President Donald Trump’s Travel Ban: What Went Wrong

STEPHANIE MACLAUGHLIN – On January 27, 2017 President Donald Trump signed an Executive Order entitled “Protecting the Nation from Foreign Terrorist Entry into the United States”. The order imposed a 90-day suspension on entry into the United States for “all travelers, except U.S. citizens, traveling from Iraq, Syria, Sudan, Iran, Somalia, Libya, and Yamen.[1] The White House defended the Executive Order by stating that the Order is intended to protect the citizens of the United States and that the President has “the constitutional authority and responsibility to protect the American people”.[2]

On January 30, 2017, the State of Washington filed a complaint against Donald J. Trump, John F. Kelly (Secretary of Homeland Security), Tom Shannon (Secretary of State), and the United States of America.[3] Two days later, the State of Washington amended their complaint and added Minnesota as a plaintiff.[4] The states sought declaratory and injunctive relief against the defendants to preserve the status quo until a hearing on their application for a preliminary injunction.[5] On February 3, 2017, the U.S. District Court granted the temporary injunction opining that the states met their burden.[6] The court stated: “The Executive Order adversely affects the States’ residents in areas of employment, education, business, family relations, and freedom to travel.[7]

These harms extend to the States by virtue of their roles as parens patriae of the residents living within their borders. In addition, the States themselves are harmed by virtue of the damage that implementation of the Executive Order has inflicted upon the operations and missions of their public universities.”[8]

Consequent to the issuance of the nationwide restraining order, the White House stated that the federal government would challenge the decision.[9] The federal government attempted to appeal the decision in the Ninth Circuit moving to “stay the injunctive order pending resolution of the appeal.”[10] The Ninth Circuit denied their motion on February 9, 2017.[11] The Justice Department remained silent as to whether they would appeal the ruling with the Supreme Court.[12] Absent a successful appeal in the Court of Appeals or the Supreme Court, the February 3, 2017 temporary restraining order, remains in effect.[13]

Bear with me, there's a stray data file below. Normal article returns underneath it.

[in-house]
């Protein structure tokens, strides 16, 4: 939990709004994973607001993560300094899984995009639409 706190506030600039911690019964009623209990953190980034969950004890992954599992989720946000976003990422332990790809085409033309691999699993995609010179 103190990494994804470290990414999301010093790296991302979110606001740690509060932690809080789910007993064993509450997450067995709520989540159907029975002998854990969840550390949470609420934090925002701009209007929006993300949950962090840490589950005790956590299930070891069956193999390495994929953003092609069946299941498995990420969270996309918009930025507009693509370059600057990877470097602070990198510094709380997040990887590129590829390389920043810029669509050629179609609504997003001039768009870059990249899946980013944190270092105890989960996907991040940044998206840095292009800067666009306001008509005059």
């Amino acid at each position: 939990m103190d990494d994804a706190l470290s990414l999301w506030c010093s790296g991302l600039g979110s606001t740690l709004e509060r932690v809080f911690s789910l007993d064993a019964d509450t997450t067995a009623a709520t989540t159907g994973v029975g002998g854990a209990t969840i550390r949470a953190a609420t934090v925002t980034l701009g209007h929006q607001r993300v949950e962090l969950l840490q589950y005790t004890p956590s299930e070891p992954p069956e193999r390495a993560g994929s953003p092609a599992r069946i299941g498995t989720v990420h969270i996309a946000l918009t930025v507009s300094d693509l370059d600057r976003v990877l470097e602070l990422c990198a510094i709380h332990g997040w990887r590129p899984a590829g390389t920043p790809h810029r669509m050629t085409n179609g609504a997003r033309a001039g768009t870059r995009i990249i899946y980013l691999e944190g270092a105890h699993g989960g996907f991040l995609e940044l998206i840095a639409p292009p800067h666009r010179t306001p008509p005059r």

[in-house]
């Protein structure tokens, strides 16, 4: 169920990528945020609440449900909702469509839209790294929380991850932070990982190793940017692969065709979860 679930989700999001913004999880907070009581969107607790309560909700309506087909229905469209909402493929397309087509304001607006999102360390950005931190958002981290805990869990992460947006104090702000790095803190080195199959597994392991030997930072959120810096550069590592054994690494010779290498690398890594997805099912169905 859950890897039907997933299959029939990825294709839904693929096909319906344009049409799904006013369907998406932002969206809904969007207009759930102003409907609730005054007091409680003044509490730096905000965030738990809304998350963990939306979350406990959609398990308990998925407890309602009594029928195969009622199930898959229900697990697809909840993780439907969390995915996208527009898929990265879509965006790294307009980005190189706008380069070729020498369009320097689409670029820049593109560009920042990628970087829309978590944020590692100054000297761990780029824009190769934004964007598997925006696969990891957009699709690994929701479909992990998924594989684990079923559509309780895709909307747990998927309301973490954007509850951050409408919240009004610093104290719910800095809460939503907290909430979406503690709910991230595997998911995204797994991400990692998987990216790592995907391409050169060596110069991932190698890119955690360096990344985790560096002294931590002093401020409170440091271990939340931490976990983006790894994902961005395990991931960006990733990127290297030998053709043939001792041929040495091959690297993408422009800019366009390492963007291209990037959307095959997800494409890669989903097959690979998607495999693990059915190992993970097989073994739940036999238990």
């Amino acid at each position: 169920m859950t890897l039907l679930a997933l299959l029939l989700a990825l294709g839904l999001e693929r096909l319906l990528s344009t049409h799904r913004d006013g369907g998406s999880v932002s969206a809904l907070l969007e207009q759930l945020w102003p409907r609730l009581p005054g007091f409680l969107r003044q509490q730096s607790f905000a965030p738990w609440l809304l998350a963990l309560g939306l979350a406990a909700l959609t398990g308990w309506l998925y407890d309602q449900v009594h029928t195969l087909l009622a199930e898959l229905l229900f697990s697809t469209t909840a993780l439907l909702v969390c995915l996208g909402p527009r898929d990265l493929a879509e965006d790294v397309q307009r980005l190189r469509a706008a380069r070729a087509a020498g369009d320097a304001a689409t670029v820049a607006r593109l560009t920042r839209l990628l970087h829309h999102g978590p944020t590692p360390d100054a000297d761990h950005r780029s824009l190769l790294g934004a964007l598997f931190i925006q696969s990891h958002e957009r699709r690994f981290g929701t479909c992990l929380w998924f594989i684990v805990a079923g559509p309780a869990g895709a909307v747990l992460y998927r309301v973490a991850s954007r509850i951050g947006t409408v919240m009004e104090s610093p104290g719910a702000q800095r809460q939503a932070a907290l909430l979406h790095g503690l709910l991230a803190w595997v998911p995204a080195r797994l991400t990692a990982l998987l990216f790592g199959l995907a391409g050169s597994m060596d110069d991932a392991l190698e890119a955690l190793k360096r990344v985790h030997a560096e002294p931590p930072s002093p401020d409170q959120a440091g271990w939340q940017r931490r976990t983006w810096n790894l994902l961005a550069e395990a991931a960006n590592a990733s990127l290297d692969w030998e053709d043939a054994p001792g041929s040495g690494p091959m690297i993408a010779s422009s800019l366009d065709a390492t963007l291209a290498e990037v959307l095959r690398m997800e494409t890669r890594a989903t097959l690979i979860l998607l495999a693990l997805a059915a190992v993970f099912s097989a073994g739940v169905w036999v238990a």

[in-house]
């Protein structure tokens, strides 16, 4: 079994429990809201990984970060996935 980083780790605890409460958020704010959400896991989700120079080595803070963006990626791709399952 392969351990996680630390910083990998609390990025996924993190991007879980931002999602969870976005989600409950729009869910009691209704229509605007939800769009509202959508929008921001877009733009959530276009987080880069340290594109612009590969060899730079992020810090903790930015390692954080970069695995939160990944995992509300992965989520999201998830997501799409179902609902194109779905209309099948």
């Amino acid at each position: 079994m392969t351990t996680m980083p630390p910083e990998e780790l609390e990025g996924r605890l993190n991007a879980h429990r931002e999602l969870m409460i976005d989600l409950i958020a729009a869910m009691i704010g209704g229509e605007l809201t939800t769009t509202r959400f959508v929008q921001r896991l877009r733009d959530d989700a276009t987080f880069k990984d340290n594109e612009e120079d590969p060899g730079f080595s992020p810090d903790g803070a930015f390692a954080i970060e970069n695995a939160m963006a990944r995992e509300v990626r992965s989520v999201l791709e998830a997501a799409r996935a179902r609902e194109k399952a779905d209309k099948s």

On February 16, 2017, President Donald Trump indicated that the federal government would rework the Executive Order and tailor it to the federal court decision.[14] The Justice department has stated that they will restructure the order to eliminate the constitutional claims that were raised by the ninth circuit.[15]

Throughout United States history presidents have used executive orders to ban certain foreign groups from entering the country; in fact six of the last seven presidents passed travel bans relying on the same federal law as President Donald Trump.[16] The previous orders did not spark as much national controversy or court challenges.[17] The difference between Trump’s order and the immigration orders passed by prior presidents stems from the various constitutional implications.[18] Trump’s order raises issues of religious discrimination as it “calls for special consideration for followers of minority from the affected countries, a certain reference to Christians.[19] Moreover, Trump’s order fails to cite any specific immediate national threats. President Trump remains resilient in his efforts to enforce the travel ban and is working to rework its structure so it will hold up in court.

[1] Homeland Security, Fact Sheet: Protecting the Nation from Foreign Terrorist Entry to the United States,

[2] Eversley, Melanie, Federal Judge Blocks Trump’s Travel Ban; DOJ to Challenge Decision, USA Today,

[3] Washington v. Trump, 2:17-cv-00141 (W.D. Wash. Feb. 3, 2017).

[4] Id.

[5] Id.

[6] Id.

[7] Id.

[8] Id.

[9] Homeland Security, Fact Sheet: Protecting the Nation from Foreign Terrorist Entry to the United States,

[10] Id.

[11] Id.

[12] Liptak, Adam, What’s Next for Trump’s Travel Ban? Justice Dept. and States Weigh Options, New York Times,

[13] Id.

[14] Jarrett, Laura, Malloy Allie, and Merica, Dan, Trump Promises New Immigration Order as DOJ Tells Court to Hold off, CNN,

[15] Id.

[16] Kumar, Anita, Trump is not the First President to Ban Foreigners. So why is this time Different?, White House,

[17] Id.

[18] Id.

[19] Id.

Leave a Reply

Your email address will not be published. Required fields are marked *